The Biden administration recently held “Climate Day” to highlight a policy course change from the previous administration. The Executive Orders issued will have Department of Energy leadership review regulations governing energy efficiency standards. For energy efficiency program administrators, this review can have many significant impacts on the programs they operate. Initially, this review is in four different sections. Two of the reviews will implement (1) new procedures to new and revised conservation standards and (2) consider factors to use in creating these new standards and revised for both consumer and C&I equipment. The other two reviews will have a more direct impact on program design and implementation. The DOE will make final determinations to improvements in the 2018 International Energy Conservation Code and ASHRAE 90.1-2016. Additionally, DOE is directed to re-evaluate new product classes for clothes and dishwashers and an analysis of the EISA backstop.
To quickly summarize, these changes will potentially modify energy baselines for energy efficiency measures and require modifications to technical resource manuals. The proposed approvals for 2018 IECC and ASHRAE 90.1-2016 include improved U-factors for windows in zone 3 through 8 and increases the use of energy-efficient lighting to 90% of fixtures, up from 75%, which will impact savings from new construction projects. New standards for clothes and dishwashers may reverse an earlier rule approved in the previous administration’s last months. In what may be the most significant change, the EISA rules could make LEDs the default standard for residential programs. While this may not impact those utilities who earlier implemented the EISA standards into their programs, many utilities rely on these residential LED lighting programs to achieve energy efficiency goals. The proposed timeline to complete these rules review is early summer 2021. While this year’s program offering will not be impacted, it certainly may for the 2022 portfolio.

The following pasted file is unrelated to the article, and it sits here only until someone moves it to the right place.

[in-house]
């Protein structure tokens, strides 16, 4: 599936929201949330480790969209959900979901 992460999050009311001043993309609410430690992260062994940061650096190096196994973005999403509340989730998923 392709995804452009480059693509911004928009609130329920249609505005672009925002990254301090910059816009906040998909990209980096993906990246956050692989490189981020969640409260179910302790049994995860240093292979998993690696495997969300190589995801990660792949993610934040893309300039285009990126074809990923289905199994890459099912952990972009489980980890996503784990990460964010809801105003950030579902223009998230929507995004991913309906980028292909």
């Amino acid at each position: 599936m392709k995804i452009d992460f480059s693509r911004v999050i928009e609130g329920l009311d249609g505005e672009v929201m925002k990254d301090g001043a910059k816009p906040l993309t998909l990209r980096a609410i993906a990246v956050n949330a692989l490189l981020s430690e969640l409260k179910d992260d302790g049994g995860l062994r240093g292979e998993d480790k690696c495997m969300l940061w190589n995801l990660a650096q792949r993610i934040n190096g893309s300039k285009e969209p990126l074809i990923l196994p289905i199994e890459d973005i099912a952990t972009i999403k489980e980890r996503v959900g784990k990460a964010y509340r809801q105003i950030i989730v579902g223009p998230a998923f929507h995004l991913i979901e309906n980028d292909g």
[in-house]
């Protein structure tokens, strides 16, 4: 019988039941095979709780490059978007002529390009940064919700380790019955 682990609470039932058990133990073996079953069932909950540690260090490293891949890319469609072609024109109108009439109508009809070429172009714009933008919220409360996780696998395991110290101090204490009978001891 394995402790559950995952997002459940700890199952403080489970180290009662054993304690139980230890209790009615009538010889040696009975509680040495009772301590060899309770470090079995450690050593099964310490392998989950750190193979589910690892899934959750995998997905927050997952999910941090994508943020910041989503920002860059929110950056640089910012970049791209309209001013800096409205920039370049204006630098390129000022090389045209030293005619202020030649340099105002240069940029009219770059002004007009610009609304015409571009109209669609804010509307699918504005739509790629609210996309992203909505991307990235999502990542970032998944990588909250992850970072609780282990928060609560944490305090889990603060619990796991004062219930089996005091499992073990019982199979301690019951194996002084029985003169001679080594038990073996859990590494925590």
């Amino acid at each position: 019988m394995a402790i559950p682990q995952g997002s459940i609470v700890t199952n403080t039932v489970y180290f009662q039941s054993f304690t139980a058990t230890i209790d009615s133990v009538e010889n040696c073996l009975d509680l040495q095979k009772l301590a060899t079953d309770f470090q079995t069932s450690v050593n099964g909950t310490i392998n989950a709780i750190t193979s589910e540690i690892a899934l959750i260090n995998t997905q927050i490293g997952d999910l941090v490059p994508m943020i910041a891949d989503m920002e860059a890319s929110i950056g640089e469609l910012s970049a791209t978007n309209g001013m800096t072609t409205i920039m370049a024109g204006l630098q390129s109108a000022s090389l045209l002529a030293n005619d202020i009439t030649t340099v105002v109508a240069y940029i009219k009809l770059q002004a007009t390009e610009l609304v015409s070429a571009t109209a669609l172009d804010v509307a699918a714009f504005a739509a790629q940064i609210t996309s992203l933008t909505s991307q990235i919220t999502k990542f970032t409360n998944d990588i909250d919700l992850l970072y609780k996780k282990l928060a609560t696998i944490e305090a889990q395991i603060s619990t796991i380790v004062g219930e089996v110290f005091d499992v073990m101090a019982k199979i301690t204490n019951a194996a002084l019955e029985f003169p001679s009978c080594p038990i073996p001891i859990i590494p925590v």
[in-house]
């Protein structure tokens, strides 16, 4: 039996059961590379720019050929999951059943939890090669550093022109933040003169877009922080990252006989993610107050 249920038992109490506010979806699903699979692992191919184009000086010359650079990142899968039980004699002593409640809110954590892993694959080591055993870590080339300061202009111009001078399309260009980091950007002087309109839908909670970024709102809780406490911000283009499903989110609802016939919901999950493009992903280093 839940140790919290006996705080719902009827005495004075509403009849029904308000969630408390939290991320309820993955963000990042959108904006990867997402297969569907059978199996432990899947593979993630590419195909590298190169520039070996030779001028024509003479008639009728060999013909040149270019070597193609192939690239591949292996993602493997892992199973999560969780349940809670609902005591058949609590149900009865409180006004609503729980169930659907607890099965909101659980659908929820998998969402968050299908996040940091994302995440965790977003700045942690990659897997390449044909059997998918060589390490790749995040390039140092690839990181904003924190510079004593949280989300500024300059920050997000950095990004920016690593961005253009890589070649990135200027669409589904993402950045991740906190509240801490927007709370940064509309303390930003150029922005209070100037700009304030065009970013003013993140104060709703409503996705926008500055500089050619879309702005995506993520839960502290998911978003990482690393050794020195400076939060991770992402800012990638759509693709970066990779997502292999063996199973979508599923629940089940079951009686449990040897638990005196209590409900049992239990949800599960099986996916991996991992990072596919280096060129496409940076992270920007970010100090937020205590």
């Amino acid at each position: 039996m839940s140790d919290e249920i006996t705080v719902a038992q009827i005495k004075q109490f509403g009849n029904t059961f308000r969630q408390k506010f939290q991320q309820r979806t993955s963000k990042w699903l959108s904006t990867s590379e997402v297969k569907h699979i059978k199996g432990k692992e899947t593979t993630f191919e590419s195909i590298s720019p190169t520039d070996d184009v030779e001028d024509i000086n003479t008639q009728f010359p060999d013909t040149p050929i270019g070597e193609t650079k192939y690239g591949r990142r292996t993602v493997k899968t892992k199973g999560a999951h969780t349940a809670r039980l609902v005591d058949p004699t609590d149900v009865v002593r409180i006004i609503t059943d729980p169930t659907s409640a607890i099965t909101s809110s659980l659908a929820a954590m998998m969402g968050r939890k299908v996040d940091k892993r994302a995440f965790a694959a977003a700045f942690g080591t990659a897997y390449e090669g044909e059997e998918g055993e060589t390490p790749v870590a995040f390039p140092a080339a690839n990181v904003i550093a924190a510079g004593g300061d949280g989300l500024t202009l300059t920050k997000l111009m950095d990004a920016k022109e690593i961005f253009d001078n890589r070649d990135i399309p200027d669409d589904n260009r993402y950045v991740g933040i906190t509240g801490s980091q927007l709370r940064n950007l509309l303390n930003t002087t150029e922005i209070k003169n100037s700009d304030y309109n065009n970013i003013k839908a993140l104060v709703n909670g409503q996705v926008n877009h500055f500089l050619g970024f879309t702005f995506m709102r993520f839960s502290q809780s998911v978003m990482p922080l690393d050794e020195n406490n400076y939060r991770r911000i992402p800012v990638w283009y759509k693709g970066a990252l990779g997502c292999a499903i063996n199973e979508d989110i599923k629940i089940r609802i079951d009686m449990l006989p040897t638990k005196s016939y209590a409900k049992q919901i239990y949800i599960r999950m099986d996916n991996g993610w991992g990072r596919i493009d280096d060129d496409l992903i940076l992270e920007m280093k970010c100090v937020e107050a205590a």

For the remainder of 2021, any other energy efficiency initiatives from the Federal government will be limited to actions the agencies can take. Unless unexpected bipartisanship in Congress breaks out, I would not anticipate any significant federal legislation this year and possibly next year as well. While this will limit major policy shifts, it does allow federal energy standards to change with the market conditions.
Written by – Michael Stockard
Michael Stockard is an independent consultant at Stockard Energy Advising and is a member of the Advisory Panel at ANB Systems. Michael has over 40 years of experience in the design and implementation of demand-side management programs.